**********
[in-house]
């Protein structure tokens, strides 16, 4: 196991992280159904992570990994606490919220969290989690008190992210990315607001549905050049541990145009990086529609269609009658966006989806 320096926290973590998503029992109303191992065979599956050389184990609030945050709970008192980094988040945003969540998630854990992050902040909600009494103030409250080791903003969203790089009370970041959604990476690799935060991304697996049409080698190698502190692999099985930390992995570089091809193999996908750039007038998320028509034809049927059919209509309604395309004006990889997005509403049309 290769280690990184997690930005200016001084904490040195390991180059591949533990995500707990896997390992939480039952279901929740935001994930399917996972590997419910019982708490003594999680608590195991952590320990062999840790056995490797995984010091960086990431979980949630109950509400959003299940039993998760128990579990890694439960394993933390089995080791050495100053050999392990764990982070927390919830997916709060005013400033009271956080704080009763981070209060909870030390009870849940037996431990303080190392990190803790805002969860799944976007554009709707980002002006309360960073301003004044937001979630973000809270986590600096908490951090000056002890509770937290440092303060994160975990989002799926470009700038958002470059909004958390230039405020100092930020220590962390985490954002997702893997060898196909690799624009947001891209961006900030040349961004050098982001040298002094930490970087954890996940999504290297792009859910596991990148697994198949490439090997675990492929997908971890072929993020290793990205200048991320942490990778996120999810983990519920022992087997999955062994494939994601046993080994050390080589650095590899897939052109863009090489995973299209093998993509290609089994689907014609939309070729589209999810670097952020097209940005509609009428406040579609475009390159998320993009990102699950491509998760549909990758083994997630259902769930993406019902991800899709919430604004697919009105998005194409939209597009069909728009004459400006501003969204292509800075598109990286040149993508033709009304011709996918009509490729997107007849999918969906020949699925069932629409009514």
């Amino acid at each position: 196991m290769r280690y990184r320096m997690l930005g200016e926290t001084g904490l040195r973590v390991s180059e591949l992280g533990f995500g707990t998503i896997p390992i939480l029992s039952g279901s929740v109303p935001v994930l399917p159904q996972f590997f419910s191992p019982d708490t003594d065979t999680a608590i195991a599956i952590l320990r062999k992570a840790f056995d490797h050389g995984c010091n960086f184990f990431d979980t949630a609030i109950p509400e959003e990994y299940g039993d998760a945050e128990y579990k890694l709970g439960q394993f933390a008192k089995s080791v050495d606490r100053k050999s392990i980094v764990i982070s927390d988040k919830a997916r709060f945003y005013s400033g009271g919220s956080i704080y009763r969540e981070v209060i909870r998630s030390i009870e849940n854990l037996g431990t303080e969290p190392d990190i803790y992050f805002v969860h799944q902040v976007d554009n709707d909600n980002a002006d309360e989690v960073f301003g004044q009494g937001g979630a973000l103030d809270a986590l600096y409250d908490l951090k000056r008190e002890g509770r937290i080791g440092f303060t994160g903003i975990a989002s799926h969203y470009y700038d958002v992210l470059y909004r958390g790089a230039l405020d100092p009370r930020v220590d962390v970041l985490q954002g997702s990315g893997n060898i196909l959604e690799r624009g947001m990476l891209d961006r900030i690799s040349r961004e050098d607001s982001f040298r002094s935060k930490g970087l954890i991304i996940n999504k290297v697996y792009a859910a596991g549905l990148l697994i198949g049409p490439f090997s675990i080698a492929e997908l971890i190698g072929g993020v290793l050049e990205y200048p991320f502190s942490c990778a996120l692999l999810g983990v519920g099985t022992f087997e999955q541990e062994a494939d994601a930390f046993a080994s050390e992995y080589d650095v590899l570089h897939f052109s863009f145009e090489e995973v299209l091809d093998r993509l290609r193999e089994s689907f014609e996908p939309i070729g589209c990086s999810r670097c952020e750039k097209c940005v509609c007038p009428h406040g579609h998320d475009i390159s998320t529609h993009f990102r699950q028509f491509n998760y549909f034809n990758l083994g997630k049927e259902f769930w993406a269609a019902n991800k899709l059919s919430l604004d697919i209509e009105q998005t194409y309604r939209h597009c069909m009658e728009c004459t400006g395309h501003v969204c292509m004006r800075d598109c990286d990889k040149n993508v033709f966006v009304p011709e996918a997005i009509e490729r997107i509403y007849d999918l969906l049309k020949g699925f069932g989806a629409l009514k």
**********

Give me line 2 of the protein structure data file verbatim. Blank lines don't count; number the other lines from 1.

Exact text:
């Protein structure tokens, strides 16, 4: 196991992280159904992570990994606490919220969290989690008190992210990315607001549905050049541990145009990086529609269609009658966006989806 320096926290973590998503029992109303191992065979599956050389184990609030945050709970008192980094988040945003969540998630854990992050902040909600009494103030409250080791903003969203790089009370970041959604990476690799935060991304697996049409080698190698502190692999099985930390992995570089091809193999996908750039007038998320028509034809049927059919209509309604395309004006990889997005509403049309 290769280690990184997690930005200016001084904490040195390991180059591949533990995500707990896997390992939480039952279901929740935001994930399917996972590997419910019982708490003594999680608590195991952590320990062999840790056995490797995984010091960086990431979980949630109950509400959003299940039993998760128990579990890694439960394993933390089995080791050495100053050999392990764990982070927390919830997916709060005013400033009271956080704080009763981070209060909870030390009870849940037996431990303080190392990190803790805002969860799944976007554009709707980002002006309360960073301003004044937001979630973000809270986590600096908490951090000056002890509770937290440092303060994160975990989002799926470009700038958002470059909004958390230039405020100092930020220590962390985490954002997702893997060898196909690799624009947001891209961006900030040349961004050098982001040298002094930490970087954890996940999504290297792009859910596991990148697994198949490439090997675990492929997908971890072929993020290793990205200048991320942490990778996120999810983990519920022992087997999955062994494939994601046993080994050390080589650095590899897939052109863009090489995973299209093998993509290609089994689907014609939309070729589209999810670097952020097209940005509609009428406040579609475009390159998320993009990102699950491509998760549909990758083994997630259902769930993406019902991800899709919430604004697919009105998005194409939209597009069909728009004459400006501003969204292509800075598109990286040149993508033709009304011709996918009509490729997107007849999918969906020949699925069932629409009514």